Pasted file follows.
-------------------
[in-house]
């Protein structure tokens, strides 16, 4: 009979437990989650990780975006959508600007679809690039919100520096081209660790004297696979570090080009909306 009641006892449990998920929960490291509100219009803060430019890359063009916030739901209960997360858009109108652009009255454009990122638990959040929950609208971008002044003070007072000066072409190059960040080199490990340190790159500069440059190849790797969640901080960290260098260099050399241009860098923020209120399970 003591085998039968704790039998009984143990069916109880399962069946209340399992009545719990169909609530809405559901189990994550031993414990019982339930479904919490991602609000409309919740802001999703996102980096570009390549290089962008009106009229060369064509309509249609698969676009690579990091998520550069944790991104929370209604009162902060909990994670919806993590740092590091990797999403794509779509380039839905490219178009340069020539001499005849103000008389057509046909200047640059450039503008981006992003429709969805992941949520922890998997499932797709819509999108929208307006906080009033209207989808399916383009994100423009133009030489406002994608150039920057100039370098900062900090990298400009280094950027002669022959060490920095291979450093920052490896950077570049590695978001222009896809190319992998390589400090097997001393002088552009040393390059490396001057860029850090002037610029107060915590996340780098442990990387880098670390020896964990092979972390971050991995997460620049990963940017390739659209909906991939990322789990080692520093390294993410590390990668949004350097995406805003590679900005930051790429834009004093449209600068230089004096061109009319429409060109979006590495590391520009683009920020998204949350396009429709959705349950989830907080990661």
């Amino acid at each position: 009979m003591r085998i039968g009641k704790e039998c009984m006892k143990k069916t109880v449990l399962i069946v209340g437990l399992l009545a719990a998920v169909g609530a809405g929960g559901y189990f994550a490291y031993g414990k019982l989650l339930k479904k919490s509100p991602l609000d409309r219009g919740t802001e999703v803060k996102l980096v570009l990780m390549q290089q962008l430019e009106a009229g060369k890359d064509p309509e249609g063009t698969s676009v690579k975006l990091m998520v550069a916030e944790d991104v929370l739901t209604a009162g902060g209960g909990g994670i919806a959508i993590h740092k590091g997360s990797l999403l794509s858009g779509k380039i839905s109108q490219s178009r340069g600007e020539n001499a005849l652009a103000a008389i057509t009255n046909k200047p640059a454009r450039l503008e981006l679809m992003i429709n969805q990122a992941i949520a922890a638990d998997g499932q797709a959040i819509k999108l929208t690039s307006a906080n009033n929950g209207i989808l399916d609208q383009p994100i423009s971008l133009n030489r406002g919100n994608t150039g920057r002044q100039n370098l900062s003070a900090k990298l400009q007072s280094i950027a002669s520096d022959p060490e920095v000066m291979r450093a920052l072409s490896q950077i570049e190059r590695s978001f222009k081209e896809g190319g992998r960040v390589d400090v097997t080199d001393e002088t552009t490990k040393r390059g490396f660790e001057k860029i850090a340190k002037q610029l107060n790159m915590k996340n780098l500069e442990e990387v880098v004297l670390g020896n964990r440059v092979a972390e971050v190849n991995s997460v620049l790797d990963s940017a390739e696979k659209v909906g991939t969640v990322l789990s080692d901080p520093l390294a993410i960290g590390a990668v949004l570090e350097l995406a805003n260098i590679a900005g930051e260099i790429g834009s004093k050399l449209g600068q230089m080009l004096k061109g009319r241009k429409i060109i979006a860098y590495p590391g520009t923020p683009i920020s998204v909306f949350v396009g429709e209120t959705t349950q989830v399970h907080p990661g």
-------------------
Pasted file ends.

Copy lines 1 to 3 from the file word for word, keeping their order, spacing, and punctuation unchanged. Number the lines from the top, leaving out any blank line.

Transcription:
[in-house]
């Protein structure tokens, strides 16, 4: 009979437990989650990780975006959508600007679809690039919100520096081209660790004297696979570090080009909306 009641006892449990998920929960490291509100219009803060430019890359063009916030739901209960997360858009109108652009009255454009990122638990959040929950609208971008002044003070007072000066072409190059960040080199490990340190790159500069440059190849790797969640901080960290260098260099050399241009860098923020209120399970 003591085998039968704790039998009984143990069916109880399962069946209340399992009545719990169909609530809405559901189990994550031993414990019982339930479904919490991602609000409309919740802001999703996102980096570009390549290089962008009106009229060369064509309509249609698969676009690579990091998520550069944790991104929370209604009162902060909990994670919806993590740092590091990797999403794509779509380039839905490219178009340069020539001499005849103000008389057509046909200047640059450039503008981006992003429709969805992941949520922890998997499932797709819509999108929208307006906080009033209207989808399916383009994100423009133009030489406002994608150039920057100039370098900062900090990298400009280094950027002669022959060490920095291979450093920052490896950077570049590695978001222009896809190319992998390589400090097997001393002088552009040393390059490396001057860029850090002037610029107060915590996340780098442990990387880098670390020896964990092979972390971050991995997460620049990963940017390739659209909906991939990322789990080692520093390294993410590390990668949004350097995406805003590679900005930051790429834009004093449209600068230089004096061109009319429409060109979006590495590391520009683009920020998204949350396009429709959705349950989830907080990661």
């Amino acid at each position: 009979m003591r085998i039968g009641k704790e039998c009984m006892k143990k069916t109880v449990l399962i069946v209340g437990l399992l009545a719990a998920v169909g609530a809405g929960g559901y189990f994550a490291y031993g414990k019982l989650l339930k479904k919490s509100p991602l609000d409309r219009g919740t802001e999703v803060k996102l980096v570009l990780m390549q290089q962008l430019e009106a009229g060369k890359d064509p309509e249609g063009t698969s676009v690579k975006l990091m998520v550069a916030e944790d991104v929370l739901t209604a009162g902060g209960g909990g994670i919806a959508i993590h740092k590091g997360s990797l999403l794509s858009g779509k380039i839905s109108q490219s178009r340069g600007e020539n001499a005849l652009a103000a008389i057509t009255n046909k200047p640059a454009r450039l503008e981006l679809m992003i429709n969805q990122a992941i949520a922890a638990d998997g499932q797709a959040i819509k999108l929208t690039s307006a906080n009033n929950g209207i989808l399916d609208q383009p994100i423009s971008l133009n030489r406002g919100n994608t150039g920057r002044q100039n370098l900062s003070a900090k990298l400009q007072s280094i950027a002669s520096d022959p060490e920095v000066m291979r450093a920052l072409s490896q950077i570049e190059r590695s978001f222009k081209e896809g190319g992998r960040v390589d400090v097997t080199d001393e002088t552009t490990k040393r390059g490396f660790e001057k860029i850090a340190k002037q610029l107060n790159m915590k996340n780098l500069e442990e990387v880098v004297l670390g020896n964990r440059v092979a972390e971050v190849n991995s997460v620049l790797d990963s940017a390739e696979k659209v909906g991939t969640v990322l789990s080692d901080p520093l390294a993410i960290g590390a990668v949004l570090e350097l995406a805003n260098i590679a900005g930051e260099i790429g834009s004093k050399l449209g600068q230089m080009l004096k061109g009319r241009k429409i060109i979006a860098y590495p590391g520009t923020p683009i920020s998204v909306f949350v396009g429709e209120t959705t349950q989830v399970h907080p990661g």